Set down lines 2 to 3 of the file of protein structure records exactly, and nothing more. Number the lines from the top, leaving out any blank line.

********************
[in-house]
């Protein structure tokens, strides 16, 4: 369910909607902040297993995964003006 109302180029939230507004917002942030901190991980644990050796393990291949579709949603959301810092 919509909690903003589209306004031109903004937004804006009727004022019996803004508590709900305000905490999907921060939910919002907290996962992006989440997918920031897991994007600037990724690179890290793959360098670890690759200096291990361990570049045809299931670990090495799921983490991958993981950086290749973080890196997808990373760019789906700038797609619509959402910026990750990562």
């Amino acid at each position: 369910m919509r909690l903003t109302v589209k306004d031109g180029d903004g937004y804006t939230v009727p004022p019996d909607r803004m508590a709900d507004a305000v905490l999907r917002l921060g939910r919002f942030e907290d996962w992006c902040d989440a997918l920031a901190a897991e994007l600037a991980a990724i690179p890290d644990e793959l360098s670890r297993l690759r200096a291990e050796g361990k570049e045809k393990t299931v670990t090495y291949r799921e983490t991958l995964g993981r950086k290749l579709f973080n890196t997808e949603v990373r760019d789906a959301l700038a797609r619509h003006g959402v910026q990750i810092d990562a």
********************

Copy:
């Protein structure tokens, strides 16, 4: 369910909607902040297993995964003006 109302180029939230507004917002942030901190991980644990050796393990291949579709949603959301810092 919509909690903003589209306004031109903004937004804006009727004022019996803004508590709900305000905490999907921060939910919002907290996962992006989440997918920031897991994007600037990724690179890290793959360098670890690759200096291990361990570049045809299931670990090495799921983490991958993981950086290749973080890196997808990373760019789906700038797609619509959402910026990750990562």
């Amino acid at each position: 369910m919509r909690l903003t109302v589209k306004d031109g180029d903004g937004y804006t939230v009727p004022p019996d909607r803004m508590a709900d507004a305000v905490l999907r917002l921060g939910r919002f942030e907290d996962w992006c902040d989440a997918l920031a901190a897991e994007l600037a991980a990724i690179p890290d644990e793959l360098s670890r297993l690759r200096a291990e050796g361990k570049e045809k393990t299931v670990t090495y291949r799921e983490t991958l995964g993981r950086k290749l579709f973080n890196t997808e949603v990373r760019d789906a959301l700038a797609r619509h003006g959402v910026q990750i810092d990562a």